[FFmpeg-devel] [PATCH] doc/developer: require transparency about sponshorships.
jamrial at gmail.com
Sun Jan 13 18:14:50 EET 2019
On 1/13/2019 12:57 PM, Nicolas George wrote:
> James Almer (12019-01-13):
>> And kill the project by reducing development speed to crawl? Unreviewed
> That is indeed the problem.
>> and unchallenged patches by long time devs with commit rights can and
>> will still be pushed after enough time and ping attempts have been made.
>> Expecting anything else will take ffmpeg through the same road libav
>> found itself in.
>> Bad commits that were ignored but noticed after the fact have been
>> reverted in the past. They will inevitably crash under the weight of its
>> own crappiness. That will not change.
>> Rewrite this patch, make it palatable, and then the rest of the project
>> will consider it. Stop wasting your and everyone's time by insisting on
>> a patch everyone NAKed.
> You keep saying that, but you waltz around the problem. So let me state
> it plainly:
> If there is somebody (1) who repeatedly pushes patches without review
> (because it is new code or because it is over code that they maintain by
> self-appointment), (2) whose patches frequently cause regressions, some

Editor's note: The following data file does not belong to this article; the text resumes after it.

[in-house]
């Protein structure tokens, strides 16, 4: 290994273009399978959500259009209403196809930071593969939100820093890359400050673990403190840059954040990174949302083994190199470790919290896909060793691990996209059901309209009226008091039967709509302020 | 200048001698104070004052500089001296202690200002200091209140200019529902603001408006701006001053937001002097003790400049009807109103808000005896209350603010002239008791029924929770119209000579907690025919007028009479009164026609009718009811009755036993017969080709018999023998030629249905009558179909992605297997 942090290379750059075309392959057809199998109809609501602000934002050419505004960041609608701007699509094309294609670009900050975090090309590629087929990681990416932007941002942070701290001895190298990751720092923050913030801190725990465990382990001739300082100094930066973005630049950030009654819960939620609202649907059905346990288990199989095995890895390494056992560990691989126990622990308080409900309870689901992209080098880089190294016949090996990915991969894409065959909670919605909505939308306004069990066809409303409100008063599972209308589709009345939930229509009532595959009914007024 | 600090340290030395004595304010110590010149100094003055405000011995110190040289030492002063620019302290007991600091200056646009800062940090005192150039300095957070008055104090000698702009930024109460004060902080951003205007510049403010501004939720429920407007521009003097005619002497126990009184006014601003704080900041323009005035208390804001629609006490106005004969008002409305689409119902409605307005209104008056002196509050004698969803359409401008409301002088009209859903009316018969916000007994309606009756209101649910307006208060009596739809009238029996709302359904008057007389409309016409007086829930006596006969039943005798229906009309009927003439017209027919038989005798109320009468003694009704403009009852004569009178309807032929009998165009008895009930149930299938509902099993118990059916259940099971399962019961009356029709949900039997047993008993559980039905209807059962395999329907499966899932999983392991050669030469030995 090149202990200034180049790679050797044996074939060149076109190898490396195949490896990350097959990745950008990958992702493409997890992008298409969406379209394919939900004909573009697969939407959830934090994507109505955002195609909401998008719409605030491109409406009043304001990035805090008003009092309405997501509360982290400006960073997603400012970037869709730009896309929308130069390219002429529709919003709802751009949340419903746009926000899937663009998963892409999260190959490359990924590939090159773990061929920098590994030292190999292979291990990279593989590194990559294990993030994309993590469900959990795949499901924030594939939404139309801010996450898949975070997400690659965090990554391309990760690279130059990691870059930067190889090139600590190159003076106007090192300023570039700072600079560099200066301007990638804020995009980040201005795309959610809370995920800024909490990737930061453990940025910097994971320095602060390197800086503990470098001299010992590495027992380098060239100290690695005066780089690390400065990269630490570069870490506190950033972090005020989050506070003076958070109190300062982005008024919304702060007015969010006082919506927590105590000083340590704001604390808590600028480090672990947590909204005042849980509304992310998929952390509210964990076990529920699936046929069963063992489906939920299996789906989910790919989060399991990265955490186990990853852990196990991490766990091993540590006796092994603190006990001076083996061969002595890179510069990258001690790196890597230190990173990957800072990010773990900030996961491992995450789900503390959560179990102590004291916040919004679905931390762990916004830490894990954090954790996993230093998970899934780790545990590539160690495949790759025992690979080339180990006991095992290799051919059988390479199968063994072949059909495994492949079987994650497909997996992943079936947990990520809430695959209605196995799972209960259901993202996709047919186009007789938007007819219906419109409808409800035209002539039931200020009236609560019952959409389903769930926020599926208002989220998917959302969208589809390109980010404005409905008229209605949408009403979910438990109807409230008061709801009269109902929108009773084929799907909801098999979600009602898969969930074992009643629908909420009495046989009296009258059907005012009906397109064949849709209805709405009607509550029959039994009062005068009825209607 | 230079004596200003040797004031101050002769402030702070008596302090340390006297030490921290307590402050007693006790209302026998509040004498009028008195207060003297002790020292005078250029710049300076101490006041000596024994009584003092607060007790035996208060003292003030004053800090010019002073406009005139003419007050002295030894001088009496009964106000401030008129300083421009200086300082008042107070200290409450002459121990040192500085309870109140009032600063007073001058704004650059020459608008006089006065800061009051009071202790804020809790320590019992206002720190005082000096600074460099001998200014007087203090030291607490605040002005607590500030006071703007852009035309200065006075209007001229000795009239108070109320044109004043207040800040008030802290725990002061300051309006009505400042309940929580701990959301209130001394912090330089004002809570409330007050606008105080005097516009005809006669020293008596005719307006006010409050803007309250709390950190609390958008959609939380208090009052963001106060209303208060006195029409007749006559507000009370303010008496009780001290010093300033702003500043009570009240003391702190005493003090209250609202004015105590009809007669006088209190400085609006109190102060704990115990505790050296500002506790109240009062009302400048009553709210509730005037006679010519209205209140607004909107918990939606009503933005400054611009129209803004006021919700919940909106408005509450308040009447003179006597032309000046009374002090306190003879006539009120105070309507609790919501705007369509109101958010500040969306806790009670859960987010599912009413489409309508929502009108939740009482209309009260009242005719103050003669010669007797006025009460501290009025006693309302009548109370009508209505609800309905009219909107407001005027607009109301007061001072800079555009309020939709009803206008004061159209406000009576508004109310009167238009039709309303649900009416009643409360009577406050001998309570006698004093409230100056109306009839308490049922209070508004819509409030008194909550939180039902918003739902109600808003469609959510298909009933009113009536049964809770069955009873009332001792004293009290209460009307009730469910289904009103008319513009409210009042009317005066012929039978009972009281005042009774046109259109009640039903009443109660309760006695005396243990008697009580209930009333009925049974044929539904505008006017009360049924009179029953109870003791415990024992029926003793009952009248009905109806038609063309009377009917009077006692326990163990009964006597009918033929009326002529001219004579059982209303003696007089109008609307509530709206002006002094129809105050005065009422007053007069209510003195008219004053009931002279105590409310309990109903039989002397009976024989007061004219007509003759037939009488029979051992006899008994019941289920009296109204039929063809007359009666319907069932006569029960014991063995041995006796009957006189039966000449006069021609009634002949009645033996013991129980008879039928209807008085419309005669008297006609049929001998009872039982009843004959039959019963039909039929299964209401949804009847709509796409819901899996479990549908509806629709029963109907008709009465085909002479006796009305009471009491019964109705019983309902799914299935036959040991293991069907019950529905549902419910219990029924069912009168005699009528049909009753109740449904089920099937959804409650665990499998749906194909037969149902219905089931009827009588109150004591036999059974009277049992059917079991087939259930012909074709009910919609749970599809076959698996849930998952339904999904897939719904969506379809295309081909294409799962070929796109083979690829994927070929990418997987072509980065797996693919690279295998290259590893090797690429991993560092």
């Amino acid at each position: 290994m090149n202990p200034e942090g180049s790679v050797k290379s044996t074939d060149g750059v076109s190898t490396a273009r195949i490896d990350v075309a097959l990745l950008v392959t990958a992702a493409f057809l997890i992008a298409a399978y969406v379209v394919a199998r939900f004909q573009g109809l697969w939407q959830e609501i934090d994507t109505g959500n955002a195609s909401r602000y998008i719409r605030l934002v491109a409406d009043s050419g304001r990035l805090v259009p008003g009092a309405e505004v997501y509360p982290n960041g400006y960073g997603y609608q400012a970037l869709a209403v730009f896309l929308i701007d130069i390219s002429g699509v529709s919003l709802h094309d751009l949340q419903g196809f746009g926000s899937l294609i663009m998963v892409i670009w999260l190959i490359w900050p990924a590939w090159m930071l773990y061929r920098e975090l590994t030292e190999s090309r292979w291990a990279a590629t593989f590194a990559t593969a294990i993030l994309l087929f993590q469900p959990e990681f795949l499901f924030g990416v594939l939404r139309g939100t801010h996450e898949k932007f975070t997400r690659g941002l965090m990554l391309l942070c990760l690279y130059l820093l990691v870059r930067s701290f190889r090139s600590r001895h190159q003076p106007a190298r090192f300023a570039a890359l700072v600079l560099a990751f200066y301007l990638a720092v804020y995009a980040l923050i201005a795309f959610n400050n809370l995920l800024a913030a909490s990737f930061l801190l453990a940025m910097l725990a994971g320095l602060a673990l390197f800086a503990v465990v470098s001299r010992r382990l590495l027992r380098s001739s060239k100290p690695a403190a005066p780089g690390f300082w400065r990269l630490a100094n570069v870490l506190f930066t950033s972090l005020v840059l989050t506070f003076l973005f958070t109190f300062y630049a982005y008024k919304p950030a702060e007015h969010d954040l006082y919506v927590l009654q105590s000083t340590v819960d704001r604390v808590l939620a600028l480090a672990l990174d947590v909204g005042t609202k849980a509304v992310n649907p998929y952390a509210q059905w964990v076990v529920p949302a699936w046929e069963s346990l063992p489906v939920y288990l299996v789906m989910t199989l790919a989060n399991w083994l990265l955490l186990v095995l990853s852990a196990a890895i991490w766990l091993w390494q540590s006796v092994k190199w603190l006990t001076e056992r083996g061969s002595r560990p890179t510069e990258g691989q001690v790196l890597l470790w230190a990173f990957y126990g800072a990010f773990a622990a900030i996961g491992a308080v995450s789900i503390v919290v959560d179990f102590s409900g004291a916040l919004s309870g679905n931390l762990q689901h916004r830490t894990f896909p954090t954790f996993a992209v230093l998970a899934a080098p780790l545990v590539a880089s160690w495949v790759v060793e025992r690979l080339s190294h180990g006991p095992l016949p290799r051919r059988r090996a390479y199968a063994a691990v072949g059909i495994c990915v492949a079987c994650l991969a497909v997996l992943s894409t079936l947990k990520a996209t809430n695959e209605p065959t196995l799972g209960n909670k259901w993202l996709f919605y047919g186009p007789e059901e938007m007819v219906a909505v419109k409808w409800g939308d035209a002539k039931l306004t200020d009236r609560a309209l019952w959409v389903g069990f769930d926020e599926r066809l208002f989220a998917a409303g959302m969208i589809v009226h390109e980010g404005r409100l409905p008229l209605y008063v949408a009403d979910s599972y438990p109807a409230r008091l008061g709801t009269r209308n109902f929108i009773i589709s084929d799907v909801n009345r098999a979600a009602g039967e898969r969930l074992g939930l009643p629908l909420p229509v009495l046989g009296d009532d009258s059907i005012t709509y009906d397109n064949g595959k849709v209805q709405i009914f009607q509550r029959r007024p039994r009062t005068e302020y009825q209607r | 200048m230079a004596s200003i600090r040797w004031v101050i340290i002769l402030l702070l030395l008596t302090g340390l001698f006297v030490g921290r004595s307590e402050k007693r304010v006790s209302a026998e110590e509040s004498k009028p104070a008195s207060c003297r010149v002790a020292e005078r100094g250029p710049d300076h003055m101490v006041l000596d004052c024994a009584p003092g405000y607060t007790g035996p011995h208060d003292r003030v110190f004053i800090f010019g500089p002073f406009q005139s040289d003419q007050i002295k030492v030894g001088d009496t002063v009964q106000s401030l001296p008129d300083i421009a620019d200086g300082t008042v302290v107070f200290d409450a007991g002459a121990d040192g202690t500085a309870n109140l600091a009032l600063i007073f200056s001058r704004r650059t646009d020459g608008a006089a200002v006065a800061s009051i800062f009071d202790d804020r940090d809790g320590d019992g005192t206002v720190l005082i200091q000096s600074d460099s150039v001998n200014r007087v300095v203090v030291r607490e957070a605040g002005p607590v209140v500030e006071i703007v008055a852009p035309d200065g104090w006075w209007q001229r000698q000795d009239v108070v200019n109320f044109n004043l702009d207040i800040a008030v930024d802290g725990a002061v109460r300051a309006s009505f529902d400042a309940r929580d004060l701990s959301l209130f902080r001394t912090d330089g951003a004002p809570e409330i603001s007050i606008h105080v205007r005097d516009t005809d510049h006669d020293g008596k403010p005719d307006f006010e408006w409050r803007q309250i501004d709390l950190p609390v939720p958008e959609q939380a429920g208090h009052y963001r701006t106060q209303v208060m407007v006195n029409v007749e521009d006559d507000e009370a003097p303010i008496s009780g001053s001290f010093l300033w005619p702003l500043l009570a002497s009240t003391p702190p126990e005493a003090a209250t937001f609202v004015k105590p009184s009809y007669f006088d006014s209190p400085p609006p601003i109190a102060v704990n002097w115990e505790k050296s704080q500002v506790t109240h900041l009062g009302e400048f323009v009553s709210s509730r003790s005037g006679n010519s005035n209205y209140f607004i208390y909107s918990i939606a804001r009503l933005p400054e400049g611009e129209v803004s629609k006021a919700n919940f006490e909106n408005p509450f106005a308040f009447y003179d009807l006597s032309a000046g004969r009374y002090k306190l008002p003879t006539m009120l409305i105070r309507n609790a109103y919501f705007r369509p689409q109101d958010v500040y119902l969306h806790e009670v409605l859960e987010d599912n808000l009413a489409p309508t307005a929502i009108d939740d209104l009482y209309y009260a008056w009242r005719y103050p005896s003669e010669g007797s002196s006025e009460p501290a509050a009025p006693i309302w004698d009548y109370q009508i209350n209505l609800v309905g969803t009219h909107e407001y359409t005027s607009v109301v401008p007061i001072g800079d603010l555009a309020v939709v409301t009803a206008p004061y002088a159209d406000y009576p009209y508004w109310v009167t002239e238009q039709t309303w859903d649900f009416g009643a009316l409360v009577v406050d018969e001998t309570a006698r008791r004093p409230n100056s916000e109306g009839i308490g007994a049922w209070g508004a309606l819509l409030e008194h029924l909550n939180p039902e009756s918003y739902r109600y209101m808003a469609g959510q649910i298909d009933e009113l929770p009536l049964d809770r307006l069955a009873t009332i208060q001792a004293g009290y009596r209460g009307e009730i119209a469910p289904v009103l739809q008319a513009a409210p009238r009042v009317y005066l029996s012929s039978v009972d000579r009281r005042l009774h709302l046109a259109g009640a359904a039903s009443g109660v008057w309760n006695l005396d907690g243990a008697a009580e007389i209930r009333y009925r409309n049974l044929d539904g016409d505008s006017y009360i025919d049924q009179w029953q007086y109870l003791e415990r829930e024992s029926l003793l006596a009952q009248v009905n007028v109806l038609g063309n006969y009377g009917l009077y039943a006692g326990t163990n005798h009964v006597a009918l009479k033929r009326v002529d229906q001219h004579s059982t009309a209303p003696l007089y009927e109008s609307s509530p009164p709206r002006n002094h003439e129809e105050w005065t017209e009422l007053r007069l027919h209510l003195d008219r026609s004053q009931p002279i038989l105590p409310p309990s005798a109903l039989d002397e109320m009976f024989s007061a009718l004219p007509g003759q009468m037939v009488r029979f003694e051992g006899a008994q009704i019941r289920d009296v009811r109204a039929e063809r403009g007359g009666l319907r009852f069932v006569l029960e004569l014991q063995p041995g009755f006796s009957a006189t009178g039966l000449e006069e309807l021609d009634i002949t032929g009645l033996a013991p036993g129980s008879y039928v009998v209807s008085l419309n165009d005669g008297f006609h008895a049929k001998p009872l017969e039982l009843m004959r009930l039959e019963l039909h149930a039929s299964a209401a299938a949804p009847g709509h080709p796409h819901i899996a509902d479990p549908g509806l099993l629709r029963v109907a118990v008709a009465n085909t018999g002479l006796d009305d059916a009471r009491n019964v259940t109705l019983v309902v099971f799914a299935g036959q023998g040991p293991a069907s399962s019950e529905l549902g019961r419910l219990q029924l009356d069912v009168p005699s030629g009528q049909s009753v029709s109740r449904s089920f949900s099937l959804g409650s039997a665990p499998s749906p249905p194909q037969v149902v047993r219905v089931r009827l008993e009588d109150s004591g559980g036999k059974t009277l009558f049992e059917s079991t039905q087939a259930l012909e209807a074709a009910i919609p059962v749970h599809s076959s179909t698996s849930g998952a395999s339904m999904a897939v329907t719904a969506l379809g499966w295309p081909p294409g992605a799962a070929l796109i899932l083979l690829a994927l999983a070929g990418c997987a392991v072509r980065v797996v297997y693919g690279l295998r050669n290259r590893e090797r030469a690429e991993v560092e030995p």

> of them detected by Coverity, (3) when they get a review and it requires
> more work from them, are rude and unhelpful, and possibly ignore the
> comments, (4) as a result from that rudeness receive even less reviews,
> and (5) all this seems to be motivated by sponsorship, can you tell what
> course of action you propose?
(1) is not an issue, (2) and (3) are the issue, and depending on the
developer's reaction at reviews and request for fixes, it should result
in the removal of commit rights.
Have you seen something forcefully pushed after reviews or concerns were
ignored by the committer because they capriciously didn't like said
reviews or reviewer, that wasn't eventually reverted or adapted? Does
the recent patch by Paul that prompted this abomination of a patch fit
the above criteria?
And (5) is completely irrelevant for the above. Bad code is bad code,
and bad behavior is bad behavior, regardless of the incentive behind it.
This patch of yours pretends to magically fix (2) to (4) by assuming
tackling (5) will have any effect.
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